In year 13, my aim is to create a practical production consisting of a horror film trailer, a poster and a magazine cover. I'm going to be working as part of a team, including: myself, Jennifer Buck, Chloe Edwards and Thomas Hannett which should be a good decision as we all have good knowledge and interesting opinions on the horror genre. We decided to make a horror trailer as we think it will be more challenging and interesting to work on than a music video. We want our trailer to look as good as those on the market today, such as 'Orphan' and 'The Exorist'.

      A2 MEDIA STUDIES

      Monday, 15 March 2010

      FINISHED REAL MEDIA PRODUCT:





      FINAL COVER:
      - A4 Portrait.


























      FINAL CONTENTS:
      - A4 Portrait.










      FINAL ARTICLE:
      - A3 Lanscape.
      I added the 'splats' to the contents and article to match in with the magazine cover, not only does it give the magazine it's own uniqueness but it gives the magazine a set theme. Yet it takes away the boldness of the plain background and gives it a better look.

      I also changed quite abit on the contens page too, just so it looked more professional.

      EVALUATION:

      n what way does your media product use, develop or challenge forms and conventions of real media products?

      In the preparation of my media product - which was to create a music magazine front cover, contents page and an article, all based on the Indie music genre, I had to guarantee my final product realistic so it would be able to sit on the shelves alongside other major monthly magazines. Consequently I carried out some research of other products and into my potential target audience, 15-25 year olds. My main target audience is female, but I would like to appeal to males too.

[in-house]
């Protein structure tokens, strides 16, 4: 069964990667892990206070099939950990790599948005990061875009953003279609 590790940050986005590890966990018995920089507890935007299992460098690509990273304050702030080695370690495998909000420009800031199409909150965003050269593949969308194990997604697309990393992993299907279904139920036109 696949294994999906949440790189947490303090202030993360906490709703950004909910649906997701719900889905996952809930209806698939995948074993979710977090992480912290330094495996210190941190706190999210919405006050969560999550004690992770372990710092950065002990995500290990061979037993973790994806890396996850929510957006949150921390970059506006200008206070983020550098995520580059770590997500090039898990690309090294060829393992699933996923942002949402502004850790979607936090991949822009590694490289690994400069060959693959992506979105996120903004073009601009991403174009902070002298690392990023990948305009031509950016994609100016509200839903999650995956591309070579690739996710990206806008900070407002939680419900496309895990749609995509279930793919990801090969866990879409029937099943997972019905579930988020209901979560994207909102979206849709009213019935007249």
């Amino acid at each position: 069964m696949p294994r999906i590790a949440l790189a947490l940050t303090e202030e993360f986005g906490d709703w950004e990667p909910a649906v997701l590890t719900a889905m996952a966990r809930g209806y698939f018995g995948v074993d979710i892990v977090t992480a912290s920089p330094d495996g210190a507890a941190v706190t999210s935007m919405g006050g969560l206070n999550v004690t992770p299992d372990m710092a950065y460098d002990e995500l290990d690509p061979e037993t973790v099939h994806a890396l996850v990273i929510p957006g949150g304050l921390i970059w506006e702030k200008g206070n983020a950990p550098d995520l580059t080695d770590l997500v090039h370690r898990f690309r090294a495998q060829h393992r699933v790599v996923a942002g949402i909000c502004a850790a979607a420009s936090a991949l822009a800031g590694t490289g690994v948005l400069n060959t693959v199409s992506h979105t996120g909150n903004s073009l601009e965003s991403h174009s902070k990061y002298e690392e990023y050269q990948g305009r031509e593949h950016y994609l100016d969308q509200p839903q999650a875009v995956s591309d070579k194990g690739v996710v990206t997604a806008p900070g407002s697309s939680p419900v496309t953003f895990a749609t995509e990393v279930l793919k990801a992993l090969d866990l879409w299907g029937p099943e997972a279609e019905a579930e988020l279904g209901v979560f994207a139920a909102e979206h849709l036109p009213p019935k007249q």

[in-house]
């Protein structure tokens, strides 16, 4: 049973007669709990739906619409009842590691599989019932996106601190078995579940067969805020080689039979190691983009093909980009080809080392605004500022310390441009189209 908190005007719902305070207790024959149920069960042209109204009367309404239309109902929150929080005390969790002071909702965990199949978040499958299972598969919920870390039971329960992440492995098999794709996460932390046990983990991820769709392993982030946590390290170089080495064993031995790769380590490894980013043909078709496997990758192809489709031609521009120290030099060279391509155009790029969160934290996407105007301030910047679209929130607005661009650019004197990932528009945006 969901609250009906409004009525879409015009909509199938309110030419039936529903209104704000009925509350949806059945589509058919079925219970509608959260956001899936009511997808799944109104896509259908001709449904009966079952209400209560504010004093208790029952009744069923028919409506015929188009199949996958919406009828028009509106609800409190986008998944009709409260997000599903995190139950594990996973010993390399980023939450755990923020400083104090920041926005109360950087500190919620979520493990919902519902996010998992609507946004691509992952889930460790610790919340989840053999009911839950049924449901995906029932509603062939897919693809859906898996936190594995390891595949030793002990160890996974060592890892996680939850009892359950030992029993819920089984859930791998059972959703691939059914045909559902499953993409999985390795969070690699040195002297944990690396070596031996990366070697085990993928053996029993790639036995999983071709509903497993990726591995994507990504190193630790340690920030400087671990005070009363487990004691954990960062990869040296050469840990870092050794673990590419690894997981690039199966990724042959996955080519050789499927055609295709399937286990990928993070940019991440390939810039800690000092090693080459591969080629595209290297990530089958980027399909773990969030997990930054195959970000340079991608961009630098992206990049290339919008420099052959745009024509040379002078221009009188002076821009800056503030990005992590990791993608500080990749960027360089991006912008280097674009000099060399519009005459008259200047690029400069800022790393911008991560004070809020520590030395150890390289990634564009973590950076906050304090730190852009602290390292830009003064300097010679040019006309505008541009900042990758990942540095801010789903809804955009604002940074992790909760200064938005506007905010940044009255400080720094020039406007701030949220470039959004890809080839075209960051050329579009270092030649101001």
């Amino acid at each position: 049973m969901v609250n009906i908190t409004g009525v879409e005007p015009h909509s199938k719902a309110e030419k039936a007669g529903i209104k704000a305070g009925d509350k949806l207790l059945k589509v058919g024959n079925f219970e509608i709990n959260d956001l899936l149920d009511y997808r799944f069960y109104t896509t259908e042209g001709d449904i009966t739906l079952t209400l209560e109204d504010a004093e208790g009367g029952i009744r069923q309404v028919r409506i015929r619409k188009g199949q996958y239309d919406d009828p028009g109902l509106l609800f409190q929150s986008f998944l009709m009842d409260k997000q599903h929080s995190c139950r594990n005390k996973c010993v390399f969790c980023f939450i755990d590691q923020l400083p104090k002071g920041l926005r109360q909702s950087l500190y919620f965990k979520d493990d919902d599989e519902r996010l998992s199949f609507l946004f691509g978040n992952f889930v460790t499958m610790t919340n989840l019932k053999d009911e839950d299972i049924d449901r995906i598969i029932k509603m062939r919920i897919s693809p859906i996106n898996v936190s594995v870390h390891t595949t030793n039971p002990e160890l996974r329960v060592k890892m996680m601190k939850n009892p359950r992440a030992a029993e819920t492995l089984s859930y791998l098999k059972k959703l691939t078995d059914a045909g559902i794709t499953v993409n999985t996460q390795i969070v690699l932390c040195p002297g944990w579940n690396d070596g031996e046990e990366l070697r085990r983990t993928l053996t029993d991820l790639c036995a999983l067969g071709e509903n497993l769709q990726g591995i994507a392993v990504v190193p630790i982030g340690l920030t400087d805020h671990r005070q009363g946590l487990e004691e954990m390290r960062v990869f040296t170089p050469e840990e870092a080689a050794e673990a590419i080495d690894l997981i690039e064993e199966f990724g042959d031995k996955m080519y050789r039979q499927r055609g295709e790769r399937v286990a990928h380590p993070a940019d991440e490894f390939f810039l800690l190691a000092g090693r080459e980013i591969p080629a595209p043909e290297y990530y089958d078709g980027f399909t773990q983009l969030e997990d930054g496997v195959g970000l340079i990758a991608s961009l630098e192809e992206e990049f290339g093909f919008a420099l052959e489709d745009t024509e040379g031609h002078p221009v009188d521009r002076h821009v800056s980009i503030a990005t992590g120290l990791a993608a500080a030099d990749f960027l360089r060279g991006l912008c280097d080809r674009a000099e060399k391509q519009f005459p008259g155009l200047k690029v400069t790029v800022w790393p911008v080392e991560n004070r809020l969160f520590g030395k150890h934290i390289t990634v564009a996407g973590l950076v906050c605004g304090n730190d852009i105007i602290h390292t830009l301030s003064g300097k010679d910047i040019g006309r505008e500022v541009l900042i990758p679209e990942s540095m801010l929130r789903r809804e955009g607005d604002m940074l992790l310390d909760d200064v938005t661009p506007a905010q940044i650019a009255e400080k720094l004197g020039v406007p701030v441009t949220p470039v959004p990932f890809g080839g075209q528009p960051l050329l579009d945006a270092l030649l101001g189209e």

My product consists of six pages: a front cover; contents and a four page spread. I worked solo on this project, doing the research, editing, the Photoshop work and the designs solely by myself. I researched magazines of today to gain the knowledge of the typical ideology, connotations and conventions of a magazine aimed at fifteen to twenty-five year olds out in the shops today. This helped me produce a magazine of the same standard, inspired by the indie music genre.

      I aimed the cover at both sexes. I did this by having a conventionally ‘sexy’ posed female model as the cover girl, yet I kept the colour scheme to cool blue tones, which are stereotypically masculine - the colour scheme was retained throughout the magazine which gives the unique magazine its own house style, just like ‘Blender’ (2008) often keeps its layouts practically the same, with a very large image of the model in the centre of the page and little hooks around it. Having the same colour scheme throughout the magazine gives it its own house style and makes it more recognisable, so that when the reader goes to buy a magazine, they just need to look for the blue colour scheme of the magazine I’ve produced and their brain automatically tells them it’s the norm.

      Furthermore, having all the text justified and in a specific layout helps the audience just look at exact areas on the page, such as ‘big quotes’, bold writing, the font type, the font size and the story hooks used, often used in ‘Q’ magazines. I broke this convention by placing them all down the left hand side of the cover. I used an asymmetrical cover layout. These all help the naked eye focus on that area where the magazine has emphasised to draw in attention. On the cover the story hooks aren’t straight, but are justified to the left hand side of the cover. Using bold writing for the story hooks emphasises them so that the reader spots the catchy hooks without delay. I justified the layout of the cover so that the image of the model was in front of the title. I did this because people are meant to know the name of the magazine whether or not it is partially covered or not. Magazines such as Blender (2007), NME (2009) and Vibe (2007) use this convention.

      The barcode, the price and the date of the issue are all based on front cover conventions too. Using a ‘regular’ price of £1.95 was chosen by the niche market audience. They chose this cost through the questionnaire I handed out, and they thought that £1.95 was the perfect, yet, regular price to pay for a magazine of this type.